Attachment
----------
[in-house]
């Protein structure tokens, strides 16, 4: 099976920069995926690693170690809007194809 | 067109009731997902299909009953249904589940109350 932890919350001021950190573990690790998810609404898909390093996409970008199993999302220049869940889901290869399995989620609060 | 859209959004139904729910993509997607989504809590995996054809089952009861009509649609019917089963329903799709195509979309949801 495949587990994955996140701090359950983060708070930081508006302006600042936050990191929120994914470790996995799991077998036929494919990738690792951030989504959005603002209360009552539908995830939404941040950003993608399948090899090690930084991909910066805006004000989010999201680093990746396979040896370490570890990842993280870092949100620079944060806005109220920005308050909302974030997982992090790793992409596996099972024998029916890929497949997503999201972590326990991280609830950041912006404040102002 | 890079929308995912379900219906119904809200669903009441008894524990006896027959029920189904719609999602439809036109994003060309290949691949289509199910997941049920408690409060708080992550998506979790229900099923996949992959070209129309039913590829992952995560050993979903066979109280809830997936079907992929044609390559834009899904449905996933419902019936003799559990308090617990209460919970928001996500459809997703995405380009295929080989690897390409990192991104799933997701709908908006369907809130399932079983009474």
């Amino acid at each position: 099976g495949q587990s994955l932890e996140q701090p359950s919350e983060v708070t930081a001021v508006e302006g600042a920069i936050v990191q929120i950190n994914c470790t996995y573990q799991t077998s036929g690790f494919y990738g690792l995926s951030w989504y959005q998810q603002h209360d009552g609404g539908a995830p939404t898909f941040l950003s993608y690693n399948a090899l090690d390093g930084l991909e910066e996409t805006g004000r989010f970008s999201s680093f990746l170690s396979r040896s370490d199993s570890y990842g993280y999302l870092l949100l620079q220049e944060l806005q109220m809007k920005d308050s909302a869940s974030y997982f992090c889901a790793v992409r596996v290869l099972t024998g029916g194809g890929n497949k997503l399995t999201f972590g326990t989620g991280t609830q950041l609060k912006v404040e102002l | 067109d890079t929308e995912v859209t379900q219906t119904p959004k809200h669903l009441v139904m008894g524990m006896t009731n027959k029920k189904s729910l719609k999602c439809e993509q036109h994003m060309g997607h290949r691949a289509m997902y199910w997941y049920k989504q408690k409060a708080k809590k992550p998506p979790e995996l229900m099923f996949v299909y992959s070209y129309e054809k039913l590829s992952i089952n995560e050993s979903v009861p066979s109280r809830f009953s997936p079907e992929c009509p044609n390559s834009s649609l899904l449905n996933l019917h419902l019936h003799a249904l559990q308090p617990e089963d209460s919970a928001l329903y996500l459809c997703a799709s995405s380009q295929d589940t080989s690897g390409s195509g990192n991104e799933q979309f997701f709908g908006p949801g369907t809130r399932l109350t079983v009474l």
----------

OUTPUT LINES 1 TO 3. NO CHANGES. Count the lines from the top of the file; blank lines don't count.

[in-house]
């Protein structure tokens, strides 16, 4: 099976920069995926690693170690809007194809 | 067109009731997902299909009953249904589940109350 932890919350001021950190573990690790998810609404898909390093996409970008199993999302220049869940889901290869399995989620609060 | 859209959004139904729910993509997607989504809590995996054809089952009861009509649609019917089963329903799709195509979309949801 495949587990994955996140701090359950983060708070930081508006302006600042936050990191929120994914470790996995799991077998036929494919990738690792951030989504959005603002209360009552539908995830939404941040950003993608399948090899090690930084991909910066805006004000989010999201680093990746396979040896370490570890990842993280870092949100620079944060806005109220920005308050909302974030997982992090790793992409596996099972024998029916890929497949997503999201972590326990991280609830950041912006404040102002 | 890079929308995912379900219906119904809200669903009441008894524990006896027959029920189904719609999602439809036109994003060309290949691949289509199910997941049920408690409060708080992550998506979790229900099923996949992959070209129309039913590829992952995560050993979903066979109280809830997936079907992929044609390559834009899904449905996933419902019936003799559990308090617990209460919970928001996500459809997703995405380009295929080989690897390409990192991104799933997701709908908006369907809130399932079983009474």
């Amino acid at each position: 099976g495949q587990s994955l932890e996140q701090p359950s919350e983060v708070t930081a001021v508006e302006g600042a920069i936050v990191q929120i950190n994914c470790t996995y573990q799991t077998s036929g690790f494919y990738g690792l995926s951030w989504y959005q998810q603002h209360d009552g609404g539908a995830p939404t898909f941040l950003s993608y690693n399948a090899l090690d390093g930084l991909e910066e996409t805006g004000r989010f970008s999201s680093f990746l170690s396979r040896s370490d199993s570890y990842g993280y999302l870092l949100l620079q220049e944060l806005q109220m809007k920005d308050s909302a869940s974030y997982f992090c889901a790793v992409r596996v290869l099972t024998g029916g194809g890929n497949k997503l399995t999201f972590g326990t989620g991280t609830q950041l609060k912006v404040e102002l | 067109d890079t929308e995912v859209t379900q219906t119904p959004k809200h669903l009441v139904m008894g524990m006896t009731n027959k029920k189904s729910l719609k999602c439809e993509q036109h994003m060309g997607h290949r691949a289509m997902y199910w997941y049920k989504q408690k409060a708080k809590k992550p998506p979790e995996l229900m099923f996949v299909y992959s070209y129309e054809k039913l590829s992952i089952n995560e050993s979903v009861p066979s109280r809830f009953s997936p079907e992929c009509p044609n390559s834009s649609l899904l449905n996933l019917h419902l019936h003799a249904l559990q308090p617990e089963d209460s919970a928001l329903y996500l459809c997703a799709s995405s380009q295929d589940t080989s690897g390409s195509g990192n991104e799933q979309f997701f709908g908006p949801g369907t809130r399932l109350t079983v009474l």